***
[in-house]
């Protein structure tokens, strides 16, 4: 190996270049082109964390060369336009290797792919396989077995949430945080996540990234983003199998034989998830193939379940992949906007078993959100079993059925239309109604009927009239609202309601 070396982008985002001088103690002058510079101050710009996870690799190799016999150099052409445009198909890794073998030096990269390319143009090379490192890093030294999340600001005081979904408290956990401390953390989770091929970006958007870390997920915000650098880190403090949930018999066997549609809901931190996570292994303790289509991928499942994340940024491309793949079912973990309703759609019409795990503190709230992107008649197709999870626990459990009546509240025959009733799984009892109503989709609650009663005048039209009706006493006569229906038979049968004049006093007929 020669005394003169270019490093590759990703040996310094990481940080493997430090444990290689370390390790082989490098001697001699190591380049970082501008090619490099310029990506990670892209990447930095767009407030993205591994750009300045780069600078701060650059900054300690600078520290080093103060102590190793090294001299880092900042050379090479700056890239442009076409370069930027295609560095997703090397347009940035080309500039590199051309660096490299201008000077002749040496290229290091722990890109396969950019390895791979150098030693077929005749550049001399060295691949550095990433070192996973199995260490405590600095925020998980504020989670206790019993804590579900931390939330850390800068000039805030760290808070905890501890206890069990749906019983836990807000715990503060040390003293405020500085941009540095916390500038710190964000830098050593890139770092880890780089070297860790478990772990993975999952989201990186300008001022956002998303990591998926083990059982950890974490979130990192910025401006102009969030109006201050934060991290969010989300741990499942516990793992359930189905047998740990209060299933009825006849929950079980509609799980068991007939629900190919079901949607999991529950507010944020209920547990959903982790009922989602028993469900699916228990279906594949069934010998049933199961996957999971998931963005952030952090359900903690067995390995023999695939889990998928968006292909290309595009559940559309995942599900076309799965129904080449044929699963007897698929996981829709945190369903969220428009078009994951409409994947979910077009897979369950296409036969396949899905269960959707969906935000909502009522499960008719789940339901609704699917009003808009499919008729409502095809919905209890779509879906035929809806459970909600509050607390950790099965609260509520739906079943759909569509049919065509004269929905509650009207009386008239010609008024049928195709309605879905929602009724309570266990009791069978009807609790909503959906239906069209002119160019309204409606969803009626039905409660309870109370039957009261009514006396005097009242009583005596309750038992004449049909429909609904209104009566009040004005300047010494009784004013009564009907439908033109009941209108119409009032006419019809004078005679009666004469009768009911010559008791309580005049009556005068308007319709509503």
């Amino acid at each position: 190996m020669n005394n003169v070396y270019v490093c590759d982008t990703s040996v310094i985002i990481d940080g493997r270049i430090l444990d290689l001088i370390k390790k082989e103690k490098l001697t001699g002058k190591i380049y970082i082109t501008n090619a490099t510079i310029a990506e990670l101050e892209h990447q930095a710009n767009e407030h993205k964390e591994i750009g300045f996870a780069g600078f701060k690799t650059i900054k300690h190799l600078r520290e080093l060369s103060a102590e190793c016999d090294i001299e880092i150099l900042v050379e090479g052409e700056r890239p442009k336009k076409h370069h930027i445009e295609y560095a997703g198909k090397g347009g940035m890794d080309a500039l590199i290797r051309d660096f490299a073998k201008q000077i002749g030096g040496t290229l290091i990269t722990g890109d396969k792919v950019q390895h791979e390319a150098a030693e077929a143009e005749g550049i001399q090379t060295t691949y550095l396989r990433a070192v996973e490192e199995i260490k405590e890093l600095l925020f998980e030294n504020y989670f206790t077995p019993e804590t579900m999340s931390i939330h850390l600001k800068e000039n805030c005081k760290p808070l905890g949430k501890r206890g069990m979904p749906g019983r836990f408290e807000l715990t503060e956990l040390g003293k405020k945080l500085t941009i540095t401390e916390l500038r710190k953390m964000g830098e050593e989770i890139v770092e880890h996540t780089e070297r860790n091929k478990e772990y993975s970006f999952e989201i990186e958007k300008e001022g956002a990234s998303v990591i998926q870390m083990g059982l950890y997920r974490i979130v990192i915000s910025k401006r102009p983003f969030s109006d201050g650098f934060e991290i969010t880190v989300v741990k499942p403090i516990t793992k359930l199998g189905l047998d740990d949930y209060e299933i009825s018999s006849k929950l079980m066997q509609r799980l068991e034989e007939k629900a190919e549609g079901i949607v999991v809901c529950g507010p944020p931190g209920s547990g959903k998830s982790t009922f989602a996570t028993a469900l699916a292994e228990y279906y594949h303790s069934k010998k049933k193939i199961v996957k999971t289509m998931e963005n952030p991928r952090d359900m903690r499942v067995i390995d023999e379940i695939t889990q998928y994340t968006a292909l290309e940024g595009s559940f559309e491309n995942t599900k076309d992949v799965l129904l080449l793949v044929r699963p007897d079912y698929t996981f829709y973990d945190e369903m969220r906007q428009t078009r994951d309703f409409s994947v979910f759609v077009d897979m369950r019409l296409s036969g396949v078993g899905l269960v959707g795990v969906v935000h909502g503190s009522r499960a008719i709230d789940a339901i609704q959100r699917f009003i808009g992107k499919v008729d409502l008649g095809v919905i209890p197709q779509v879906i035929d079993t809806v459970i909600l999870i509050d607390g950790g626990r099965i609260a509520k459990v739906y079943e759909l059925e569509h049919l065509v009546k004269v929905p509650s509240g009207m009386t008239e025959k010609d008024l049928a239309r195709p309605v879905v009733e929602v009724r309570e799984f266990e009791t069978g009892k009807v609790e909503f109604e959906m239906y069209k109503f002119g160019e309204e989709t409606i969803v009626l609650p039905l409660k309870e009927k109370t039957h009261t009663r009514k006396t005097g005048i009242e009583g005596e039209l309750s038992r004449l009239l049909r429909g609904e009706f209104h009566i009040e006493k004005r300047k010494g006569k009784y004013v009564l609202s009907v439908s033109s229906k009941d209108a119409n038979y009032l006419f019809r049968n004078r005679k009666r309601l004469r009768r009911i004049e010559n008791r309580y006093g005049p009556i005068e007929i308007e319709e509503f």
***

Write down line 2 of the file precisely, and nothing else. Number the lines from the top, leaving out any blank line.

């Protein structure tokens, strides 16, 4: 190996270049082109964390060369336009290797792919396989077995949430945080996540990234983003199998034989998830193939379940992949906007078993959100079993059925239309109604009927009239609202309601 070396982008985002001088103690002058510079101050710009996870690799190799016999150099052409445009198909890794073998030096990269390319143009090379490192890093030294999340600001005081979904408290956990401390953390989770091929970006958007870390997920915000650098880190403090949930018999066997549609809901931190996570292994303790289509991928499942994340940024491309793949079912973990309703759609019409795990503190709230992107008649197709999870626990459990009546509240025959009733799984009892109503989709609650009663005048039209009706006493006569229906038979049968004049006093007929 020669005394003169270019490093590759990703040996310094990481940080493997430090444990290689370390390790082989490098001697001699190591380049970082501008090619490099310029990506990670892209990447930095767009407030993205591994750009300045780069600078701060650059900054300690600078520290080093103060102590190793090294001299880092900042050379090479700056890239442009076409370069930027295609560095997703090397347009940035080309500039590199051309660096490299201008000077002749040496290229290091722990890109396969950019390895791979150098030693077929005749550049001399060295691949550095990433070192996973199995260490405590600095925020998980504020989670206790019993804590579900931390939330850390800068000039805030760290808070905890501890206890069990749906019983836990807000715990503060040390003293405020500085941009540095916390500038710190964000830098050593890139770092880890780089070297860790478990772990993975999952989201990186300008001022956002998303990591998926083990059982950890974490979130990192910025401006102009969030109006201050934060991290969010989300741990499942516990793992359930189905047998740990209060299933009825006849929950079980509609799980068991007939629900190919079901949607999991529950507010944020209920547990959903982790009922989602028993469900699916228990279906594949069934010998049933199961996957999971998931963005952030952090359900903690067995390995023999695939889990998928968006292909290309595009559940559309995942599900076309799965129904080449044929699963007897698929996981829709945190369903969220428009078009994951409409994947979910077009897979369950296409036969396949899905269960959707969906935000909502009522499960008719789940339901609704699917009003808009499919008729409502095809919905209890779509879906035929809806459970909600509050607390950790099965609260509520739906079943759909569509049919065509004269929905509650009207009386008239010609008024049928195709309605879905929602009724309570266990009791069978009807609790909503959906239906069209002119160019309204409606969803009626039905409660309870109370039957009261009514006396005097009242009583005596309750038992004449049909429909609904209104009566009040004005300047010494009784004013009564009907439908033109009941209108119409009032006419019809004078005679009666004469009768009911010559008791309580005049009556005068308007319709509503």